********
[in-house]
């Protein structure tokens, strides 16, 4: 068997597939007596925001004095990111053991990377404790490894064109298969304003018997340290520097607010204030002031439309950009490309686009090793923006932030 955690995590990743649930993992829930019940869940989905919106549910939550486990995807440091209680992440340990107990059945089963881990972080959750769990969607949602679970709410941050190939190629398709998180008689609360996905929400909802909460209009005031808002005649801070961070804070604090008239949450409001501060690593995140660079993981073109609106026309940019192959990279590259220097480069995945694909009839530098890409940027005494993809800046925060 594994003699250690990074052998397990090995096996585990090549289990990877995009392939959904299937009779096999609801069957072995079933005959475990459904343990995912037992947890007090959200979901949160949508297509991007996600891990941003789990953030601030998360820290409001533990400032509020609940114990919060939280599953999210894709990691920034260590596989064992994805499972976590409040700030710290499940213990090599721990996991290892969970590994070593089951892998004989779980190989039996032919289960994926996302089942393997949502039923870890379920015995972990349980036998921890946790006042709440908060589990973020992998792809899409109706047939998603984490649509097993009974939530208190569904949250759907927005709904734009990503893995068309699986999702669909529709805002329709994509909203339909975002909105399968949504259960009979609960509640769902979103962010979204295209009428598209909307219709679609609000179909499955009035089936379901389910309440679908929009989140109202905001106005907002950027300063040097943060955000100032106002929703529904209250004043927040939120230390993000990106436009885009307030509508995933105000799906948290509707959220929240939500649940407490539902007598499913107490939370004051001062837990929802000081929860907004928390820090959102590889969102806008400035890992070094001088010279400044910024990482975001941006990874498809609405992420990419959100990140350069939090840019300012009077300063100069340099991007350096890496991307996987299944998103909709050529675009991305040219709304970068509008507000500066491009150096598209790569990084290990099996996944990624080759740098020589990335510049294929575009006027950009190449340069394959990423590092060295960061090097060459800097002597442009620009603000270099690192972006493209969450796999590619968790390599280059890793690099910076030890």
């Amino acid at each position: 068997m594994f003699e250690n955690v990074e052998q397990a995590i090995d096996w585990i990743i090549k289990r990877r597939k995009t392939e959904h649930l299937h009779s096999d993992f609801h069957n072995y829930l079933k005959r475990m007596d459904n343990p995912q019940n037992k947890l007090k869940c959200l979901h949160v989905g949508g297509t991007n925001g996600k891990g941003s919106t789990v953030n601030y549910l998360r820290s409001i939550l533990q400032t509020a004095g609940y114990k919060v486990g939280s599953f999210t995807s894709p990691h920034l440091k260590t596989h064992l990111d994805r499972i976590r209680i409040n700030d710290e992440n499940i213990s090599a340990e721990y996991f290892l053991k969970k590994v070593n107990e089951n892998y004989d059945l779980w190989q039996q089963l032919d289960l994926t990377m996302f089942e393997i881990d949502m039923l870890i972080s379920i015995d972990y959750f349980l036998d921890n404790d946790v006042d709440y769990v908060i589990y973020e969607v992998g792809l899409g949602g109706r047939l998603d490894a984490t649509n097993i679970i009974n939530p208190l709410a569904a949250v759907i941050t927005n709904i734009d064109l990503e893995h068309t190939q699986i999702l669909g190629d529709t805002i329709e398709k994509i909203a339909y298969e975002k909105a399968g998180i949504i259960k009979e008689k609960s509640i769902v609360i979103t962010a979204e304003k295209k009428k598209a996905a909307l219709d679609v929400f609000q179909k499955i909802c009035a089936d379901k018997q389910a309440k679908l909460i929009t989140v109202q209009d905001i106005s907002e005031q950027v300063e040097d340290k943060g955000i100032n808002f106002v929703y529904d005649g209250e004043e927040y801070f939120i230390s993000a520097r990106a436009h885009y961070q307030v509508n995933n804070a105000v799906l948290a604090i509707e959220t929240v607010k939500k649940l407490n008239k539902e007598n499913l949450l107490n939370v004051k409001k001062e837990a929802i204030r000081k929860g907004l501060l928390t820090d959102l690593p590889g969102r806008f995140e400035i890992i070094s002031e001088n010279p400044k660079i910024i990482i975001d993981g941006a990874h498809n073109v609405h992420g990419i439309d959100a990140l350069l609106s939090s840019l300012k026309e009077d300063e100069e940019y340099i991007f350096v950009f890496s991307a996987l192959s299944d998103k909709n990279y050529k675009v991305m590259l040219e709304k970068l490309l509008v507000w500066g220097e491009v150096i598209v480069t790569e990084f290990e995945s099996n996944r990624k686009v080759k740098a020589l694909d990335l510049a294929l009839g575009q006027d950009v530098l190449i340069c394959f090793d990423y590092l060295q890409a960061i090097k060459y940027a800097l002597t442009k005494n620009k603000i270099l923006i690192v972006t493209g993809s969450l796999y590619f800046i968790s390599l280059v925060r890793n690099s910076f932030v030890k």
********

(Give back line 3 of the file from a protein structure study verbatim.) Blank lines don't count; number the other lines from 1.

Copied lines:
């Amino acid at each position: 068997m594994f003699e250690n955690v990074e052998q397990a995590i090995d096996w585990i990743i090549k289990r990877r597939k995009t392939e959904h649930l299937h009779s096999d993992f609801h069957n072995y829930l079933k005959r475990m007596d459904n343990p995912q019940n037992k947890l007090k869940c959200l979901h949160v989905g949508g297509t991007n925001g996600k891990g941003s919106t789990v953030n601030y549910l998360r820290s409001i939550l533990q400032t509020a004095g609940y114990k919060v486990g939280s599953f999210t995807s894709p990691h920034l440091k260590t596989h064992l990111d994805r499972i976590r209680i409040n700030d710290e992440n499940i213990s090599a340990e721990y996991f290892l053991k969970k590994v070593n107990e089951n892998y004989d059945l779980w190989q039996q089963l032919d289960l994926t990377m996302f089942e393997i881990d949502m039923l870890i972080s379920i015995d972990y959750f349980l036998d921890n404790d946790v006042d709440y769990v908060i589990y973020e969607v992998g792809l899409g949602g109706r047939l998603d490894a984490t649509n097993i679970i009974n939530p208190l709410a569904a949250v759907i941050t927005n709904i734009d064109l990503e893995h068309t190939q699986i999702l669909g190629d529709t805002i329709e398709k994509i909203a339909y298969e975002k909105a399968g998180i949504i259960k009979e008689k609960s509640i769902v609360i979103t962010a979204e304003k295209k009428k598209a996905a909307l219709d679609v929400f609000q179909k499955i909802c009035a089936d379901k018997q389910a309440k679908l909460i929009t989140v109202q209009d905001i106005s907002e005031q950027v300063e040097d340290k943060g955000i100032n808002f106002v929703y529904d005649g209250e004043e927040y801070f939120i230390s993000a520097r990106a436009h885009y961070q307030v509508n995933n804070a105000v799906l948290a604090i509707e959220t929240v607010k939500k649940l407490n008239k539902e007598n499913l949450l107490n939370v004051k409001k001062e837990a929802i204030r000081k929860g907004l501060l928390t820090d959102l690593p590889g969102r806008f995140e400035i890992i070094s002031e001088n010279p400044k660079i910024i990482i975001d993981g941006a990874h498809n073109v609405h992420g990419i439309d959100a990140l350069l609106s939090s840019l300012k026309e009077d300063e100069e940019y340099i991007f350096v950009f890496s991307a996987l192959s299944d998103k909709n990279y050529k675009v991305m590259l040219e709304k970068l490309l509008v507000w500066g220097e491009v150096i598209v480069t790569e990084f290990e995945s099996n996944r990624k686009v080759k740098a020589l694909d990335l510049a294929l009839g575009q006027d950009v530098l190449i340069c394959f090793d990423y590092l060295q890409a960061i090097k060459y940027a800097l002597t442009k005494n620009k603000i270099l923006i690192v972006t493209g993809s969450l796999y590619f800046i968790s390599l280059v925060r890793n690099s910076f932030v030890k």